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Summer Guide 2015

How to Unearth $1,500 by a Lake in White Plains

Metal-detector-wielding New Yorkers reveal the best things they’ve found.

Find buried treasure  

“I found a very valuable copper coin in a park in Danbury, Connecticut. Most coppers aren’t rare, but it turns out there were under 65 in the world of this particular kind. I was offered $3,000 just based on a photo.”
Pro Tip: “Be creative: Find old cellar holes by stone walls in the woods, or try Rockaway Beach after a storm.”Allyson Cohen,, eight years detecting

“I was up on Hunter Island, where an old mansion used to be, when my signal went off. It was really loud, so I thought I had something good. We dug down three feet, and I found myself looking at the hood of what seemed to be a 1940s Chevy.”
Pro Tip: “Do it for the fun and the exercise, not for the million-dollar payoff.”Philip Ocasio, Bronx Explorer’s Treasure Hunting Club, 39 years detecting

“I once found $1,500 in a Mason jar. I showed it to a friend,and he knew the exact park, Silver Lake Preserve, by a lake in White Plains where I had found it. Turns out he had dug it up the year before and put it back! It was all wrapped in plastic, so he thought it was drugs and didn’t touch it. I gave him all the money in the end.”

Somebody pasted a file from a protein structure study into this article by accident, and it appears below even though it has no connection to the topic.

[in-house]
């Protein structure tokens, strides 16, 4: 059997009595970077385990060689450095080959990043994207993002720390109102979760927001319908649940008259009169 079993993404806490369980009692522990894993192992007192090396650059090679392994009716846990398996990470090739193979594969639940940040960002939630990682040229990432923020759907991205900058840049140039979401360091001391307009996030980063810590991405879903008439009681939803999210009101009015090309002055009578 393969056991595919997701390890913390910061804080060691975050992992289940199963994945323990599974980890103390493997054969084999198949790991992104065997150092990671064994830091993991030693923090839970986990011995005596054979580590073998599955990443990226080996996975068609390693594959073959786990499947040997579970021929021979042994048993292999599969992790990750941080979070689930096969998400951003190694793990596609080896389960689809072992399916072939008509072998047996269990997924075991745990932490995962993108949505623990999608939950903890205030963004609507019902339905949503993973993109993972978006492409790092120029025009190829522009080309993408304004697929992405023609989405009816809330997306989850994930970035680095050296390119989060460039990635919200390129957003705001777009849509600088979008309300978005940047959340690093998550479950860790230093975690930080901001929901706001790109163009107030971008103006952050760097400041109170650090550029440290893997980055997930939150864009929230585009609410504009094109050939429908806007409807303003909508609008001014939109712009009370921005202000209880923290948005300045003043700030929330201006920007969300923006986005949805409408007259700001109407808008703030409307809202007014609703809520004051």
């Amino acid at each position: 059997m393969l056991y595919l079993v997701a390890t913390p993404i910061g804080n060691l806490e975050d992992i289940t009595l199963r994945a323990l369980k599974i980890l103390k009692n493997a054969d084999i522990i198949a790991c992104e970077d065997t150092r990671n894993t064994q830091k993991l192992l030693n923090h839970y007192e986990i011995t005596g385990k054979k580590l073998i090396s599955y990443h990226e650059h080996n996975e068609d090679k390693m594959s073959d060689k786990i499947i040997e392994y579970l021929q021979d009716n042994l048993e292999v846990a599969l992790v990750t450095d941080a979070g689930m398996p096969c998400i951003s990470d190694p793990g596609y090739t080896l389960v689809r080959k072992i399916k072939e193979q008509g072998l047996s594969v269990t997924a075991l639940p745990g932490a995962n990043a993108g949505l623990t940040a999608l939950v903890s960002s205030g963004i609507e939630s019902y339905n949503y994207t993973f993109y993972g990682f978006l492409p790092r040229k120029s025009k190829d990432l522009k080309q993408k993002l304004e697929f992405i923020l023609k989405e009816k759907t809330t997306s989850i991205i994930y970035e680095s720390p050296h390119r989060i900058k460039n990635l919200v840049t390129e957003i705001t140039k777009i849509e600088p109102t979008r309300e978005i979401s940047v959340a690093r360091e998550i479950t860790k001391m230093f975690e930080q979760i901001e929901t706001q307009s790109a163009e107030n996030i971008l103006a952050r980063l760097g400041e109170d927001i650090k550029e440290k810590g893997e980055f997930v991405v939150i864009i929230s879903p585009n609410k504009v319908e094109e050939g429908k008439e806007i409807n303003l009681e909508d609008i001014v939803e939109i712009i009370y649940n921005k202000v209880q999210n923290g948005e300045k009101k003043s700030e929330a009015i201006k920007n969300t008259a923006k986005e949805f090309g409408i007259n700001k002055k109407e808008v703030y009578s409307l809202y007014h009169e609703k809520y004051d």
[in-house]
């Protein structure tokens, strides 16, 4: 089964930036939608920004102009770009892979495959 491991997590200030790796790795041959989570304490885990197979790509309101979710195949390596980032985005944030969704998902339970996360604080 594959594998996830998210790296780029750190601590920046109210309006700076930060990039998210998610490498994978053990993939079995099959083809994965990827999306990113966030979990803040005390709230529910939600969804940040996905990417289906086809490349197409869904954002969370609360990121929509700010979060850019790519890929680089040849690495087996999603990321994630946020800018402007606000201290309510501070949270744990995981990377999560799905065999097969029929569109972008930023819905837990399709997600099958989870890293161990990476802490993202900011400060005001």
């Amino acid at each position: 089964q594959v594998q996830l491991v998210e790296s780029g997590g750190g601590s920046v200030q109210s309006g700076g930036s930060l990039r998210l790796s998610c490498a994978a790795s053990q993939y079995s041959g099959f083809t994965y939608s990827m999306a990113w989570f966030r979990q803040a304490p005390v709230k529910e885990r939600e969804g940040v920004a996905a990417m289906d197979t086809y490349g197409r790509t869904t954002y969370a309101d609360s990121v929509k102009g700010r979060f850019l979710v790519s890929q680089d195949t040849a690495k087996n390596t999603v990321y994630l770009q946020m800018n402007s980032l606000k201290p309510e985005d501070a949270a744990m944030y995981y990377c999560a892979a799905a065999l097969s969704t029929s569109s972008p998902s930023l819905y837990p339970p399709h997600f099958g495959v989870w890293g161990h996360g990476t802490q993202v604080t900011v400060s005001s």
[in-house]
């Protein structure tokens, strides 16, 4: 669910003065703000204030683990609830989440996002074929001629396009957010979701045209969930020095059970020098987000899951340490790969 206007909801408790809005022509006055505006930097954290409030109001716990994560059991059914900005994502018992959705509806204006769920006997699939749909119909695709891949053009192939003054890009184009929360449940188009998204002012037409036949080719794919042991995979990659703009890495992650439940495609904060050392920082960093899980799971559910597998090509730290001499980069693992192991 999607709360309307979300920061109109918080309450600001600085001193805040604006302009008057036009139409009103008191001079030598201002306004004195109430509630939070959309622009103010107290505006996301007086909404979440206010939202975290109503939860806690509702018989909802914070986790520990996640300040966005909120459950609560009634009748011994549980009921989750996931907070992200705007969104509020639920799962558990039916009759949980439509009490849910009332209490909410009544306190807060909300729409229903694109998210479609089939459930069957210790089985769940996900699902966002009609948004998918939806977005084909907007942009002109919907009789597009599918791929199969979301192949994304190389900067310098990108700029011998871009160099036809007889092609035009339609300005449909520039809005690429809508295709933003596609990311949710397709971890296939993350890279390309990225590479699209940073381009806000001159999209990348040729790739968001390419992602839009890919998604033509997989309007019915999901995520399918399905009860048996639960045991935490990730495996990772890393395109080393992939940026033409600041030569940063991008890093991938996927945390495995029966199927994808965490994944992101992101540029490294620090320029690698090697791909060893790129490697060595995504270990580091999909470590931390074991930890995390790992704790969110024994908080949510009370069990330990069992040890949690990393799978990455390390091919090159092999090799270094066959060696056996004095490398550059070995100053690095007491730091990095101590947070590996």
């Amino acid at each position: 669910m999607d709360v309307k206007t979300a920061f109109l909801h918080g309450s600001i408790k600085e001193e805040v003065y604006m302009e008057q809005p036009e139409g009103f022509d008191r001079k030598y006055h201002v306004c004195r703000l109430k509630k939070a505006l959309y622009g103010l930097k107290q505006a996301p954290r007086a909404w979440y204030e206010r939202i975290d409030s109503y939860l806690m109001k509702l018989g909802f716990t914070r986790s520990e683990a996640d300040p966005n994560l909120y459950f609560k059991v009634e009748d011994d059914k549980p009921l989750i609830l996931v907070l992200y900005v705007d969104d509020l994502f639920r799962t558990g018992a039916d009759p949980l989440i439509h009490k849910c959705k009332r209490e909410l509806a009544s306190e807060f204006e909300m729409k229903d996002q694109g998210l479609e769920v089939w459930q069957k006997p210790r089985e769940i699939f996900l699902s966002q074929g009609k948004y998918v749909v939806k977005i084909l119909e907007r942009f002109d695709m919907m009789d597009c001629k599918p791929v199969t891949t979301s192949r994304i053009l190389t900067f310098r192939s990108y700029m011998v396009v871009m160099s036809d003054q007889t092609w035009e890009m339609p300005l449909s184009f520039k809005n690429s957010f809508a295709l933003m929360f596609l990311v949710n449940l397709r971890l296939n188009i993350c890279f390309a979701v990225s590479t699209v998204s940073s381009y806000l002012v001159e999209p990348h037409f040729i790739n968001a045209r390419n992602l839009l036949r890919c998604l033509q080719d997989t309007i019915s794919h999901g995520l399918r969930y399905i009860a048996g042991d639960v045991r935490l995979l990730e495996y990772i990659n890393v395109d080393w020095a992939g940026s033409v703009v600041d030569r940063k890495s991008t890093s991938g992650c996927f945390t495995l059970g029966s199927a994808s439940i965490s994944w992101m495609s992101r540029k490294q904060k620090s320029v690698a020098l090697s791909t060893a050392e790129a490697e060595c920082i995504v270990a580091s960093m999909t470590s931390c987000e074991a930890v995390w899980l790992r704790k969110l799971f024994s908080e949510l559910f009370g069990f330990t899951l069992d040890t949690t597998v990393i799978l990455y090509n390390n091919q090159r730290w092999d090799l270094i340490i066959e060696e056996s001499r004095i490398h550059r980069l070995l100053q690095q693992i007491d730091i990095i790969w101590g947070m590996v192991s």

Pro Tip: “When you dig up and cover holes, be as neat as if it was your front lawn. One sloppy digger can ruin it for the rest of us.”Russ Bergenson, Noreasters Metal Detecting Club, 21 years detecting

“I came upon a Revolutionary War pistol in the woods on Staten Island—I won’t tell you exactly where. I thought it was scrap metal at first, and it rolled around in my truck for a couple of weeks. By the time I cleared it out, some of the dirt had come off and you could sort of make out the shape of a gun. I took it to a guy who’s been hunting for 30 years, and sure enough, it was the barrel of a pistol with the handle rotted off.”
Pro Tip: “Get a Garrett Ace 250. It’s a simple turn-on-and-go machine, cheap enough to start with, but it’ll find you the good stuff.” Steve Ciriaco, East Coast Research and Discovery Association, eight years detecting

“I recently discovered a stash of locks on Tottenville Beach. I traced them back to a German manufacturer, and it turns out they were similar to the locks on luggage coming into Ellis Island. The mystery is, why were all those locks on this StatenIsland beach?”
Pro Tip: “Carry a garbage bag. Nails, needles—anything you pick up but don’t want, take it with you and throw it away.”Ed Fanuzzi, Staten Island History Hunters, 20 years detecting